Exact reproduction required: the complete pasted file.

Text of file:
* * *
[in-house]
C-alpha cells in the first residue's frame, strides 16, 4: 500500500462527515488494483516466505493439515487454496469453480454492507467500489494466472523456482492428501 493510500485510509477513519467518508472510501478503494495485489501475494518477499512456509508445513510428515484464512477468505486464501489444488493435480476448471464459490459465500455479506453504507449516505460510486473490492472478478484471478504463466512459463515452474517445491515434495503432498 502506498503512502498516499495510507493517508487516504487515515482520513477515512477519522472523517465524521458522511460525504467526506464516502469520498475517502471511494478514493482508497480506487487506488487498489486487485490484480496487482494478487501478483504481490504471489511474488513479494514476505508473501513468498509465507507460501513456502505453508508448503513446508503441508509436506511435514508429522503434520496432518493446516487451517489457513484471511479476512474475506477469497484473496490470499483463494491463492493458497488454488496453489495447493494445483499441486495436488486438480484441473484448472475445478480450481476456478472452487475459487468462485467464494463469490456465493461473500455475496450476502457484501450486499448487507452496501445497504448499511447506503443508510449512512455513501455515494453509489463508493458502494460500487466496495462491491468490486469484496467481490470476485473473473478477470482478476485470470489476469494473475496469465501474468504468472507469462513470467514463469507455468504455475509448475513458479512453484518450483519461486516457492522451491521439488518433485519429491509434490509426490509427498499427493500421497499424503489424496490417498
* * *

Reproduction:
[in-house]
C-alpha cells in the first residue's frame, strides 16, 4: 500500500462527515488494483516466505493439515487454496469453480454492507467500489494466472523456482492428501 493510500485510509477513519467518508472510501478503494495485489501475494518477499512456509508445513510428515484464512477468505486464501489444488493435480476448471464459490459465500455479506453504507449516505460510486473490492472478478484471478504463466512459463515452474517445491515434495503432498 502506498503512502498516499495510507493517508487516504487515515482520513477515512477519522472523517465524521458522511460525504467526506464516502469520498475517502471511494478514493482508497480506487487506488487498489486487485490484480496487482494478487501478483504481490504471489511474488513479494514476505508473501513468498509465507507460501513456502505453508508448503513446508503441508509436506511435514508429522503434520496432518493446516487451517489457513484471511479476512474475506477469497484473496490470499483463494491463492493458497488454488496453489495447493494445483499441486495436488486438480484441473484448472475445478480450481476456478472452487475459487468462485467464494463469490456465493461473500455475496450476502457484501450486499448487507452496501445497504448499511447506503443508510449512512455513501455515494453509489463508493458502494460500487466496495462491491468490486469484496467481490470476485473473473478477470482478476485470470489476469494473475496469465501474468504468472507469462513470467514463469507455468504455475509448475513458479512453484518450483519461486516457492522451491521439488518433485519429491509434490509426490509427498499427493500421497499424503489424496490417498